5:30. It's the first Treehouse of Horror episode, which is a nice change of pace from all the Homer/Bart stuff. I just did some jumping jacks to hopefully stave off couch sores.
6:02. I just got a jolt of energy, because maybe friends will come join me now that people's real jobs are letting out! No Tinder responses though.
6:16. A lot of firsts this episode: The family goes to the company picnic at Burns Manor, and we're also introduced to Eddie and Lou, a/k/a the cops. Itchy & Scratchy's big debut, too.
6:36. Moe's bar looks like Moe's now. Things are falling into place. It's also a baseball-related episode, which always pays off. I'm also starting to yearn for a new form of entertainment, though. The Cubs game that's on right now would suffice, though that's probably even more boring/depressing.
7:00. I've dipped into the caffeine again. I've been alone with the same media for way too long, and little things are starting to agitate me: too many people using "bae" on Twitter, for example. It's all gravy, though, because this is a Ned Flanders-heavy episode.
7:14. This new Sin City movie they're running ads for might be funnier than some of these early episodes.
7:20. Bart and Todd Flanders are having an intense mini-golf battle; I could definitely manage a hole-in-one on this course.
7:30. All the ads for Carl's Jr. are actually starting to look appetizing. It's the Texas BBQ Thickburger! THIS IS MY AMERICA.
7:35. This is a Thanksgiving episode, and one of the first legit funny ones: It amps up both the wit and the weirdness. As see the Thanksgiving Day Parade commentators:
Commentator 1: "Here comes our friend Bullwinkle!"
[Bullwinkle springs a leak.]
Commentator 2: "Looks like ol' Bullwinkle has gotten a taste of his own medicine! Did what I just said make sense?"
Commentator 1: "No, not really."
Commentator 2: "Oh boy, now I know how the pilgrims felt!"
7:47. My friend Dave just got off work and is bringing some Red Bull over. My spirits just rose by 43 percent.
7:50. Stamps.com has made it from podcasts to prime-time TV commercials. Movin' up!
8:05. Most of my friends are at an open bar. I'm starting to hate this show.
8:10. This is a really funny episode where they go to see monster trucks and Bart decides his life goal is to become a daredevil. I think I'll actually go see the new Sin City.
8:19. I'm doing a set of stretches now, out of both boredom and a genuine concern for my well-being.
8:30. DAVE IS HERE! He's got 12 beers and six Red Bulls for me. Dave the God! Dave the Young Lord! I love him. On to beer one. It's the champagne of beers, Miller High Life. Keeping it classy.
8:38: Best character voice of the first two seasons: Dr. Marvin Monroe. Meanwhile, Marge starts the organization S.N.U.H. (Springfieldians for Nonviolence, Understanding and Helping) after Maggie starts copying the violence depicted on Itchy & Scratchy. It's pronounced Snuh.
9:03. We have our first Phil Hartman-voiced character: the lawyer Lionel Hutz. RIP Phil Hartman. Also, the devil in this episode looks exactly like the robot devil in Futurama. Lazy Groening. Dr. Nick Riviera shows up in this episode, too! Big series turn right here.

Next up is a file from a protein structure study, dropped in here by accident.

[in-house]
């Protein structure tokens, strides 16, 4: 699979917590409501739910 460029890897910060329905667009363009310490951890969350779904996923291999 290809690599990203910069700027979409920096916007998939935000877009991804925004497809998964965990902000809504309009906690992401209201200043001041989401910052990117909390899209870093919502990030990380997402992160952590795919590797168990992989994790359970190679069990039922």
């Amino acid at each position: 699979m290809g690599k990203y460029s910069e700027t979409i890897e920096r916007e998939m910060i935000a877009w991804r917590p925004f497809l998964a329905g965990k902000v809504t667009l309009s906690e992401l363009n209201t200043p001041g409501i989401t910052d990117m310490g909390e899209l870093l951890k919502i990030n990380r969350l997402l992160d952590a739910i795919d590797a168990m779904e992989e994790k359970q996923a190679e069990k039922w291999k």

9:15. Dave and I ordered a pizza. It's not on a bagel. I hope my body accepts it.
9:35. The pizza has arrived. This is the highlight of the marathon so far.
9:42. This is a very sad, tender episode, as Homer thinks he's dying and tries to get in time with everyone in his family before he goes. Relax, Homer: It's 2014, and you're not even canceled yet.
9:52. The pizza has slowed down the drinking, but Dave is pushing us on and grabbing another round. Homer wound up back at Moe's, so it seems appropriate.
10:01. It's the first McBain appearance! Here's a McBain supercut that seems like a real movie. It's awesome.
10:07. This is a flashback episode to when Homer and Marge go to the prom. One of my favorite lines so far is Marge rebuffing Barney's own advances: "I wouldn't go to prom with you if you were Elliot Gould!"
10:30. This episode is about stealing; I think I'll pirate a movie in solidarity. Draft Day it is!
10:48. I'm calling it at four beers as Dave abandons me. I'm alone again.
10:50. Tinder update: one response. They declined to join me. Oh, well. Maybe drinks next week!
11:05. This is the first episode where I'm just staring at the screen and don't know what's going on. My mind is starting to shut off. I think Homer is supposed to hook up Marge's sisters, Patty and Selma, with some dates? Either way, he did get to go to an all-you-can-eat BBQ buffet, which sounds lovely right about now.
11:16. One of my roommates has joined me—she's never seen the show before! Seriously! She was just never interested. She's already commented on being surprised at the emotional depth of it all. She's also been smoking weed.
11:41. My other roommate has been sick today, and has presumably been sleeping this whole time. I'm assuming hearing the theme song so frequently has been subconsciously soothing.
11:54: We have more McBain in this episode, and also a Dr. Hibbert sighting. He has a mustache, which is weird. Also, Danny Devito is voicing Homer's half-brother, and it's great, of course. They should've used DeVito more.
Friday, 12:06 a.m. My lids are getting heavy. Do your work, Red Bull.
12:11. We've a good storm cooking outside. Scottie Pippen is not into it.
12:22. Hibbert has lost the 'stache. What if I get loopy around 5 a.m. and attempt to recreate it on my own face? No, gotta push that thought out.
12:39. What if, when I finally fall asleep, I do a Rip Van Winkle deal and sleep for a crazily long time? Like I wake up, and The Simpsons is completely off the air?
12:48. Another nice stretch where I wasn't comprehending what I was watching. This is getting fun!
12:59. This is a really sad episode. Grampa falls in love with a lady at the retirement home, but she dies while he and Homer are locked in a Discount Lion Safari overnight. My pot-smoking roommate is not wrong re: the emotional heaviness.
1:07. They're going to Mt. Splashmore in this episode; I haven't been to a water park in so, so many years. Shout-out to Fairview Aquatic Center in Normal, Ill.
1:11. I just laid down on the couch. This could prove fatal, but stretching my legs out feels spectacular. I'm also hearing phantom text-message alerts.
1:31. Just saw a really weird Jack Links Beef Jerky commercial where a tiger came out of this guy's stomach. I should've stocked up on beef jerky.